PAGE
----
Georgia Supreme Court Reinstates Abortion Ban After 6 Weeks : NPR

A small group, including Stephanie Batchelor, left, sits on the steps of the Georgia State Capitol protesting the overthrow of Roe v. Wade on June 26, 2022. The Georgia Supreme Court on Wednesday, November 23, reinstated the state’s ban on abortion after approximately six weeks of pregnancy.

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A small group, including Stephanie Batchelor, left, sits on the steps of the Georgia State Capitol protesting the overthrow of Roe v. Wade on June 26, 2022. The Georgia Supreme Court on Wednesday, November 23, reinstated the state’s ban on abortion after approximately six weeks of pregnancy.

Ben Gray/AP

ATLANTA — The Georgia Supreme Court on Wednesday reinstated the state’s ban on abortions after about six weeks of pregnancy, abruptly ending access to later abortions that had resumed days earlier.

In a unilateral order, judges have put a lower court decision to overturn the ban on hold while they consider an appeal. Abortion providers who had restarted the procedure in the past six weeks have had to stop again.

Lawyers and advocates pushing for the ban to be lifted said the abrupt stop will traumatize women who now have to travel to other states to arrange for an abortion or keep their pregnancy.

“It is outrageous that this extreme law is back in effect just days after it was rightfully blocked,” said Alice Wang, a lawyer with the Center for Reproductive Rights who represented abortion providers challenging the ban in Georgia. “This legal ping-pong is causing havoc for medical providers trying to get their jobs done and for patients now desperate to get the abortion services they need.”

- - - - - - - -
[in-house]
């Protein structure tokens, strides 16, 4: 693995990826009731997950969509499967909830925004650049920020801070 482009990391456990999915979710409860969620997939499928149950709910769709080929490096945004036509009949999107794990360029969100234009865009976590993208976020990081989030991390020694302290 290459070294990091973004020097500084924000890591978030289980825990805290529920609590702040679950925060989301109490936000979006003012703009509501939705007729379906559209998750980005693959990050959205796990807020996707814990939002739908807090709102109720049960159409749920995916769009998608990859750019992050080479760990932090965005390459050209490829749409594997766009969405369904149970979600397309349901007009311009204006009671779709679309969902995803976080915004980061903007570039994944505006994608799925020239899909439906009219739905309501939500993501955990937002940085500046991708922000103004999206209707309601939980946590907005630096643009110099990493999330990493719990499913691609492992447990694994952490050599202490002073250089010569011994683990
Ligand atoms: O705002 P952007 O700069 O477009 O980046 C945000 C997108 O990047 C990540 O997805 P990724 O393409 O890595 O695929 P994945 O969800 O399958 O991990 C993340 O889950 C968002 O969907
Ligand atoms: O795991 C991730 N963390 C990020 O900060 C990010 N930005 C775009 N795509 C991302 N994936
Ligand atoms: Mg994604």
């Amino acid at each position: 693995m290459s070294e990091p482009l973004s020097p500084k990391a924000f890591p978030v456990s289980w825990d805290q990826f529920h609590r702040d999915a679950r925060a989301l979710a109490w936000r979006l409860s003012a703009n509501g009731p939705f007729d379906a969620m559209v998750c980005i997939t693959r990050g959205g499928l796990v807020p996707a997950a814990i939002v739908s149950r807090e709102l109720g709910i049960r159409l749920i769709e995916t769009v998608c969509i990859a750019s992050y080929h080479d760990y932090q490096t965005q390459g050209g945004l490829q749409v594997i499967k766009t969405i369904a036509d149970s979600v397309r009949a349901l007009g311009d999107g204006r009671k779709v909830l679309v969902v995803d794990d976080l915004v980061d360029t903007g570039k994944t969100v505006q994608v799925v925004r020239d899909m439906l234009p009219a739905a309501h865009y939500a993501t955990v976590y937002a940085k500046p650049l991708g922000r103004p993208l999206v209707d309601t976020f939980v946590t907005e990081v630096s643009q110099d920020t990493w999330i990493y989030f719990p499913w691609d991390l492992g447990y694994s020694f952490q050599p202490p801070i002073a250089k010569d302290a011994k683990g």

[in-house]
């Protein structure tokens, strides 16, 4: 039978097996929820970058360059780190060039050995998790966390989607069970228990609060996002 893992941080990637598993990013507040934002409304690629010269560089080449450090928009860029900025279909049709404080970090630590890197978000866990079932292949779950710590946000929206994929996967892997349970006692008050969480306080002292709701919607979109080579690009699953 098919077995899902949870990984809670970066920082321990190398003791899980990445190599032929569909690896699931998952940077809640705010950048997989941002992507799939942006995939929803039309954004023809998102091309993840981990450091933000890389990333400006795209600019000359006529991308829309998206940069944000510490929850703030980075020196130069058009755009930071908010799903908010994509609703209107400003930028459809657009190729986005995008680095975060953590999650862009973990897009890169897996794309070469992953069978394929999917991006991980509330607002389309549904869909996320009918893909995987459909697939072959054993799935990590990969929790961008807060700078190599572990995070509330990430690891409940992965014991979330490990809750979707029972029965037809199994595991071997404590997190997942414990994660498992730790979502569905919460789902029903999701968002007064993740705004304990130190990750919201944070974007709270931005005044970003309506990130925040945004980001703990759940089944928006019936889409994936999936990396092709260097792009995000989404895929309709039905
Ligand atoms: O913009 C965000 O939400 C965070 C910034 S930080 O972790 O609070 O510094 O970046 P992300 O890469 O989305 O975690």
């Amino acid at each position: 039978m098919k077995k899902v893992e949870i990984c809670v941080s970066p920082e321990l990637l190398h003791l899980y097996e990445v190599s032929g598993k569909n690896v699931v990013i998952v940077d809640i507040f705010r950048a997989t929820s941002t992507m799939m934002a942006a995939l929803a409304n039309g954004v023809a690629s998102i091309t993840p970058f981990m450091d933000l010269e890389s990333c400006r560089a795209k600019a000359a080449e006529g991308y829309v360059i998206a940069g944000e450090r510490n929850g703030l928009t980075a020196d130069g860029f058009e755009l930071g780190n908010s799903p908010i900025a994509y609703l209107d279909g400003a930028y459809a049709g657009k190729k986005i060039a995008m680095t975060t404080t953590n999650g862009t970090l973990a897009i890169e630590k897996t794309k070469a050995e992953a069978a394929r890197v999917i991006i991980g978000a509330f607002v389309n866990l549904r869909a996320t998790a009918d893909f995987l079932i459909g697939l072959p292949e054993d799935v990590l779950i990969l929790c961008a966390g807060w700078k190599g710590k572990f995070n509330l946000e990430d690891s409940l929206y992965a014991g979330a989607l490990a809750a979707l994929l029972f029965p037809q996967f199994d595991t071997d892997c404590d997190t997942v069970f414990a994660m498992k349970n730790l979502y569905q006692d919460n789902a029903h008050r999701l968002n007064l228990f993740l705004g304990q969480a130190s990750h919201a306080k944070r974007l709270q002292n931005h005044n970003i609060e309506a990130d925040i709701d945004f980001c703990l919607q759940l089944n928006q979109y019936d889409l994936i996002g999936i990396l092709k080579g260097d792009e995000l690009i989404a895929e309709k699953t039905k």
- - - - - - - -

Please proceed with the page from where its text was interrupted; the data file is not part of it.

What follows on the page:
The attorney general’s office said in a court filing that “countless unborn children” would “suffer the lasting consequences” if the state Supreme Court did not issue a stay and overturn Fulton County Superior Court Judge Robert McBurney’s Nov. 15 decision.

McBurney ruled that the state’s ban on abortion was invalid because when he signed it in 2019, the Roe v. Wade-set US Supreme Court precedent and another ruling allowing abortions well beyond six weeks.

The decision immediately barred nationwide enforcement of the abortion ban. The state appealed, asking the Georgia Supreme Court to stay the decision while the appeal proceeds.

Although abortions have resumed in the past six weeks, some abortion providers said they were treading cautiously over concerns the ban could be quickly reinstated.

Georgia’s ban went into effect in July after the US Supreme Court ruled Roe v. Wade had picked up. It banned most abortions once a “detectable human heartbeat” was present.

Heart activity can be detected by ultrasound in cells within an embryo, which eventually become the heart about six weeks into pregnancy. This means that most abortions in Georgia were effectively banned at a time before many people knew they were pregnant.

The measure was passed by the state Legislature and signed into law by Republican Gov. Brian Kemp in 2019. In his decision, McBurney said that the timing – before the US Supreme Court Roe v. Wade repealed – immediately voided the law.

Legislatures exceed their powers when they enact laws that violate a constitutional right declared by the judiciary, he wrote.

To enact the law, the state legislature would have to re-enact it, he wrote.

The attorney general’s office blasted McBurney’s argument in a Georgia Supreme Court filing as “without legal basis, precedent, or common sense.”

The plaintiffs’ attorneys defended it in a response, warning of “irreparable harm” to women if it were suspended. They also asked the Supreme Court for 24-hour notice before issuing a stay to avoid “the potential chaos” of resuming the ban while women were awaiting or in the process of having an abortion.

The state Supreme Court did not hold a hearing before issuing its order, and plaintiffs’ attorneys said they denied their motion with 24 hours’ notice.

According to the High Court’s order, seven of the nine judges agreed with the decision. It said one had been disqualified and another had not participated.

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